Spain’s Pablo Berger — who has taught film at Princeton, Yale and the Sorbonne — says his films all have three things in common: emotion, humor and surprise. So it was much to his dismay that after toiling away for years on his Snow White-inspired movie, “Blancanieves,” which he wrote in 2004, he received a text message from industry bigwig Simone de Santiago who had just emerged from an early screening of “The Artist” at Cannes. That sleeper hit, which would go on to sweep the Oscars, just happens to share three things with Berger’s: it was shot in b&w with subtitles, its audio narrative is driven by orchestral music, and it’s a tribute to silent films.
At the time, Berger was one week from shooting his movie, set in the world of bullfighting in ’20s Spain. “The whole element of surprise had been erased after years of work,” Berger recalls. “So I was shocked; I was mad; I thought, ‘This is insane.’ But the next day I woke up and I said to myself, ‘This is OK, it’s great, it’s a success and I just have to ride the wave.’ ”
Berger points out that “The Artist” didn’t help him from a financing standpoint, something he had achieved over the course of eight years, but he acknowledges that it’s helped secure international distribution. ” ‘The Artist’ was a hit and has broken all the prejudice against black-and-white silent movies,” he says.
Berger, who lives in Madrid and was raised in Bilbao, says the seed for his love of ’20s-era cinema was planted when was in his late teens and saw Erich von Stroheim’s “Greed” with a live orchestra at the San Sebastian Film Festival. It was the first time he had seen a silent film on the bigscreen.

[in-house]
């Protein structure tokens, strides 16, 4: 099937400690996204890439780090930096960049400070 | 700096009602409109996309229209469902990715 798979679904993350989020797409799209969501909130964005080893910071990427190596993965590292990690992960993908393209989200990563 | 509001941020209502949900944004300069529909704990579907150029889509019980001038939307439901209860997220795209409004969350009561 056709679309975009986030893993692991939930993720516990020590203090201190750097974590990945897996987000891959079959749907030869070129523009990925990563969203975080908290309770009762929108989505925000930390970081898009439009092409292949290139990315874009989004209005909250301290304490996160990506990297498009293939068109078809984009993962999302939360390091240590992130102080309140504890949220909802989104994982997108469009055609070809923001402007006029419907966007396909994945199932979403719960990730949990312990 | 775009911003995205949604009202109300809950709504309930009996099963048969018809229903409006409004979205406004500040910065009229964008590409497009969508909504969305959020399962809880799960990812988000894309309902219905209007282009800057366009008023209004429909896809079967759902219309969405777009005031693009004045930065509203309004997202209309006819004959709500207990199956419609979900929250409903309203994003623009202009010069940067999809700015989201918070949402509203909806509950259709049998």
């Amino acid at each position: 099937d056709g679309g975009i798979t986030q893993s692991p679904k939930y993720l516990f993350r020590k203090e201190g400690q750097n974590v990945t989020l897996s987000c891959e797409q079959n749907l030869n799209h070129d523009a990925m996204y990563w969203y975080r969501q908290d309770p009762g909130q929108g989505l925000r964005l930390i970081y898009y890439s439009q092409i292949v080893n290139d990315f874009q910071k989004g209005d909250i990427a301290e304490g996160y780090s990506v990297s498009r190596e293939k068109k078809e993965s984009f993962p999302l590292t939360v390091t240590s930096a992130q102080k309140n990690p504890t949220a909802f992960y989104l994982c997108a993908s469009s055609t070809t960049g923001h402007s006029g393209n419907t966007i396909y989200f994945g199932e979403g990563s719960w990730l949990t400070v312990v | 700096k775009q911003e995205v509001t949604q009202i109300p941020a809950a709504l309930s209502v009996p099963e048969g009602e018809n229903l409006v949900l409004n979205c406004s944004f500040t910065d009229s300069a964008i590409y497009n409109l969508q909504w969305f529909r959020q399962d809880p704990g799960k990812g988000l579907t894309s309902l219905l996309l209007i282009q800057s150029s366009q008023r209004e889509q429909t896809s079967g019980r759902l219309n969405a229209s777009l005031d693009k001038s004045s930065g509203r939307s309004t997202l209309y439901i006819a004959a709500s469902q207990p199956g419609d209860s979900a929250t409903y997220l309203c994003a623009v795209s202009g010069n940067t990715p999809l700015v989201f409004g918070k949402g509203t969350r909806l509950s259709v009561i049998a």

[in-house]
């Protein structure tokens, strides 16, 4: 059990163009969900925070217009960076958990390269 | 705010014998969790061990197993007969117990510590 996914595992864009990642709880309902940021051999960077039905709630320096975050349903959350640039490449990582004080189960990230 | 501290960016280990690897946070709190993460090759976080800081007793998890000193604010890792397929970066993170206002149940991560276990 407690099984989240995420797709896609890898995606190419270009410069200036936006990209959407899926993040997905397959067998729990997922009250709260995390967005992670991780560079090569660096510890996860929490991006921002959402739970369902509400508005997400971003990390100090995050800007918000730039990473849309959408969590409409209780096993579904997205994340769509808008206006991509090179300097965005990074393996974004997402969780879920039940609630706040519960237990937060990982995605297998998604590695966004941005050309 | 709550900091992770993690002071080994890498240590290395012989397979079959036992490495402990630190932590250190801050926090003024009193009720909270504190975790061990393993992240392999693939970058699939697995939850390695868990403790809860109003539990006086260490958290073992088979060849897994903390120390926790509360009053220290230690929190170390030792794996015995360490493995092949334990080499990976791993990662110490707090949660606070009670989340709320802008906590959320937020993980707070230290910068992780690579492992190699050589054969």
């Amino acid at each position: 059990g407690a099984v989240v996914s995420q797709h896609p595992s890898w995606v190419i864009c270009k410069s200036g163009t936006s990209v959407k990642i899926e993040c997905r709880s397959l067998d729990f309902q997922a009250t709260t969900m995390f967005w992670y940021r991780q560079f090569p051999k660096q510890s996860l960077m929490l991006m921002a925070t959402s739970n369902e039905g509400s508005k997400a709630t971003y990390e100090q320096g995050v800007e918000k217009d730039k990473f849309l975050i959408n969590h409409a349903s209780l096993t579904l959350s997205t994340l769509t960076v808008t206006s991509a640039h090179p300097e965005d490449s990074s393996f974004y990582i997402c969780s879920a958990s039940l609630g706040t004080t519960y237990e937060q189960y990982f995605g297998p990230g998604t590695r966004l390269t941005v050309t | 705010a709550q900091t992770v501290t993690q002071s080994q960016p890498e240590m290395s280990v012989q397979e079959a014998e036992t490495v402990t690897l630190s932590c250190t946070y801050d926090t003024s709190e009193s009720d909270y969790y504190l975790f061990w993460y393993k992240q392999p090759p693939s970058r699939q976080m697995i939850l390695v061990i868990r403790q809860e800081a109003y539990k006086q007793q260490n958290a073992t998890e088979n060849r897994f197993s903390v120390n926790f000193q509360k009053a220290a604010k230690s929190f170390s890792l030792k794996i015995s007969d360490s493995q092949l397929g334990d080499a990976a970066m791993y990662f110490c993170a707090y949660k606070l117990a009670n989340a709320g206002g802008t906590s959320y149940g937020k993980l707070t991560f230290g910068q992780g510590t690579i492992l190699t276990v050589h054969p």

“That was like cinematographic ecstasy,” Berger says. “I felt things I had never felt before. I don’t think I was breathing throughout the whole projection of the film. Some people call it the Stendhal syndrome — beautiful images with the beautiful music all combined was like a bomb.”
Berger has been able to approximate that experience with his own film, which was presented at both Liceo, the opera house in Barcelona, and at the Zarzuela Theater in Madrid, with Roman Gottwald, who orchestrated Alfonso de Vilallonga’s original score, conducting a live orchestra.
“It was magical,” says Berger. “A dream come true.”
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